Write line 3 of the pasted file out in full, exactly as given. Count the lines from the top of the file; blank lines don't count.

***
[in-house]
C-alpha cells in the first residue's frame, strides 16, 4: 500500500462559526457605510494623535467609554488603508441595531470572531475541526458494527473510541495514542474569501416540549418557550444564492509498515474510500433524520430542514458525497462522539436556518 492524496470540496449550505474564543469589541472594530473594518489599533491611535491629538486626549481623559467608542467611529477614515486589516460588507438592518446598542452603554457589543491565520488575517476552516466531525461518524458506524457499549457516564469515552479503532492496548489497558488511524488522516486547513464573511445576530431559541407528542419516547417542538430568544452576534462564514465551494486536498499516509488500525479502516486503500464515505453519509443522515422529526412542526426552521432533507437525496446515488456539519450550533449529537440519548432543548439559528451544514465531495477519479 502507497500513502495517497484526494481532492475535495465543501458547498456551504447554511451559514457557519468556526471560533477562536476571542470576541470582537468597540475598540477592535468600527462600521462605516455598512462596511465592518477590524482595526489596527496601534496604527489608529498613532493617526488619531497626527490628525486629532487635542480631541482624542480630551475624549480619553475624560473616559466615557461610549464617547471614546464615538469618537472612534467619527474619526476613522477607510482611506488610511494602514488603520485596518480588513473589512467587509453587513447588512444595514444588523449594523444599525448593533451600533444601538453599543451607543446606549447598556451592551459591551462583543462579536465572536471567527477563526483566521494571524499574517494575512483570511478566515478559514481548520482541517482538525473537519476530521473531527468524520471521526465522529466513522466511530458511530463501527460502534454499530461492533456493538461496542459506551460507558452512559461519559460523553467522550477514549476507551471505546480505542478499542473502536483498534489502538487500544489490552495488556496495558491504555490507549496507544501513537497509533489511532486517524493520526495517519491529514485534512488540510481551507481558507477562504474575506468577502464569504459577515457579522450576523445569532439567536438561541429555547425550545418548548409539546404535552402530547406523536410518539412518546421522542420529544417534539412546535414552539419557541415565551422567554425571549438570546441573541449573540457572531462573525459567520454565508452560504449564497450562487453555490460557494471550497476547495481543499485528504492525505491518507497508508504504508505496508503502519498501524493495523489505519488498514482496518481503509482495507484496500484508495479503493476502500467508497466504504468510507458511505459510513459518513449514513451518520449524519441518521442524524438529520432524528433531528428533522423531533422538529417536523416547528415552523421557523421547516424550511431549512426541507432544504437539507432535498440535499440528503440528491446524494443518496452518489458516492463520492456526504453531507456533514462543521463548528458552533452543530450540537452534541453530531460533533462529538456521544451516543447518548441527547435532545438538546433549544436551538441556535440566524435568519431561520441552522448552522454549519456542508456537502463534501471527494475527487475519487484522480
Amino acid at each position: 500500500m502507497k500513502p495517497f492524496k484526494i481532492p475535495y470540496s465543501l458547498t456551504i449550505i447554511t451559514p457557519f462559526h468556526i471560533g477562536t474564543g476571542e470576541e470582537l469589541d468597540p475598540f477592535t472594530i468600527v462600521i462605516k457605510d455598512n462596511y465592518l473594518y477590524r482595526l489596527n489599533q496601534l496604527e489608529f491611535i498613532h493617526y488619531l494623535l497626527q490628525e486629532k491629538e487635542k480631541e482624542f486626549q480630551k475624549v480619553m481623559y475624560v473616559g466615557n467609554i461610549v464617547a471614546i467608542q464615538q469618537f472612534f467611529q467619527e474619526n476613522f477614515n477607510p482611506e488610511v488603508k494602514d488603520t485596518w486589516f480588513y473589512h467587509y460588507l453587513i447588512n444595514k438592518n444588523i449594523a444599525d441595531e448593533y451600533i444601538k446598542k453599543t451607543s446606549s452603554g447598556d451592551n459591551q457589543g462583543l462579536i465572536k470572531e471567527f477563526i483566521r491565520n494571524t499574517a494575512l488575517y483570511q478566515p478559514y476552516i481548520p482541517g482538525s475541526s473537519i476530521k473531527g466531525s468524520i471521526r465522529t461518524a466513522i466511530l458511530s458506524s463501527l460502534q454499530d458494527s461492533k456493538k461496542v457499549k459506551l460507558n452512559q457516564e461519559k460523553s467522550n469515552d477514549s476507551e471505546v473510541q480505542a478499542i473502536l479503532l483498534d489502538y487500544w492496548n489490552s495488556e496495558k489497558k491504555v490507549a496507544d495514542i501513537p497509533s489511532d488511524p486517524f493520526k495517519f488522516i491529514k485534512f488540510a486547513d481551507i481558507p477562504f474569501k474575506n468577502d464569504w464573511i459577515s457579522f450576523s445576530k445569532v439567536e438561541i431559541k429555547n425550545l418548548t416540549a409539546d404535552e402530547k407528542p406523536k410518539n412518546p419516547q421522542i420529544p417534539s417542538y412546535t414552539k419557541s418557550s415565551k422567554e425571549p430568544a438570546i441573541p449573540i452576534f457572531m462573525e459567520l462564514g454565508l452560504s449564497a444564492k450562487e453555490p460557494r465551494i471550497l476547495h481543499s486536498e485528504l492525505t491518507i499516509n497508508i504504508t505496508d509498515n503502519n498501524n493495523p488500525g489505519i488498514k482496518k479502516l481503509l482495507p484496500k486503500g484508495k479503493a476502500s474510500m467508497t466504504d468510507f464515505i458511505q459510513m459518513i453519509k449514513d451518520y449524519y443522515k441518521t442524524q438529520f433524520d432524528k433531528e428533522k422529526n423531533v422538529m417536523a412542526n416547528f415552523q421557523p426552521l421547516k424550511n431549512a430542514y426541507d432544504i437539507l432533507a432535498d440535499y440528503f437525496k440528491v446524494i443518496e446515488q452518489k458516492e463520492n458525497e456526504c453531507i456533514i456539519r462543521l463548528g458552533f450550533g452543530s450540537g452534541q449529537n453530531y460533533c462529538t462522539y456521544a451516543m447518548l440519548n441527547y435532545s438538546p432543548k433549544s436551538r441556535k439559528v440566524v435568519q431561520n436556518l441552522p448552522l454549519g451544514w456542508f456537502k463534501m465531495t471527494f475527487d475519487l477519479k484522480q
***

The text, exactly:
Amino acid at each position: 500500500m502507497k500513502p495517497f492524496k484526494i481532492p475535495y470540496s465543501l458547498t456551504i449550505i447554511t451559514p457557519f462559526h468556526i471560533g477562536t474564543g476571542e470576541e470582537l469589541d468597540p475598540f477592535t472594530i468600527v462600521i462605516k457605510d455598512n462596511y465592518l473594518y477590524r482595526l489596527n489599533q496601534l496604527e489608529f491611535i498613532h493617526y488619531l494623535l497626527q490628525e486629532k491629538e487635542k480631541e482624542f486626549q480630551k475624549v480619553m481623559y475624560v473616559g466615557n467609554i461610549v464617547a471614546i467608542q464615538q469618537f472612534f467611529q467619527e474619526n476613522f477614515n477607510p482611506e488610511v488603508k494602514d488603520t485596518w486589516f480588513y473589512h467587509y460588507l453587513i447588512n444595514k438592518n444588523i449594523a444599525d441595531e448593533y451600533i444601538k446598542k453599543t451607543s446606549s452603554g447598556d451592551n459591551q457589543g462583543l462579536i465572536k470572531e471567527f477563526i483566521r491565520n494571524t499574517a494575512l488575517y483570511q478566515p478559514y476552516i481548520p482541517g482538525s475541526s473537519i476530521k473531527g466531525s468524520i471521526r465522529t461518524a466513522i466511530l458511530s458506524s463501527l460502534q454499530d458494527s461492533k456493538k461496542v457499549k459506551l460507558n452512559q457516564e461519559k460523553s467522550n469515552d477514549s476507551e471505546v473510541q480505542a478499542i473502536l479503532l483498534d489502538y487500544w492496548n489490552s495488556e496495558k489497558k491504555v490507549a496507544d495514542i501513537p497509533s489511532d488511524p486517524f493520526k495517519f488522516i491529514k485534512f488540510a486547513d481551507i481558507p477562504f474569501k474575506n468577502d464569504w464573511i459577515s457579522f450576523s445576530k445569532v439567536e438561541i431559541k429555547n425550545l418548548t416540549a409539546d404535552e402530547k407528542p406523536k410518539n412518546p419516547q421522542i420529544p417534539s417542538y412546535t414552539k419557541s418557550s415565551k422567554e425571549p430568544a438570546i441573541p449573540i452576534f457572531m462573525e459567520l462564514g454565508l452560504s449564497a444564492k450562487e453555490p460557494r465551494i471550497l476547495h481543499s486536498e485528504l492525505t491518507i499516509n497508508i504504508t505496508d509498515n503502519n498501524n493495523p488500525g489505519i488498514k482496518k479502516l481503509l482495507p484496500k486503500g484508495k479503493a476502500s474510500m467508497t466504504d468510507f464515505i458511505q459510513m459518513i453519509k449514513d451518520y449524519y443522515k441518521t442524524q438529520f433524520d432524528k433531528e428533522k422529526n423531533v422538529m417536523a412542526n416547528f415552523q421557523p426552521l421547516k424550511n431549512a430542514y426541507d432544504i437539507l432533507a432535498d440535499y440528503f437525496k440528491v446524494i443518496e446515488q452518489k458516492e463520492n458525497e456526504c453531507i456533514i456539519r462543521l463548528g458552533f450550533g452543530s450540537g452534541q449529537n453530531y460533533c462529538t462522539y456521544a451516543m447518548l440519548n441527547y435532545s438538546p432543548k433549544s436551538r441556535k439559528v440566524v435568519q431561520n436556518l441552522p448552522l454549519g451544514w456542508f456537502k463534501m465531495t471527494f475527487d475519487l477519479k484522480q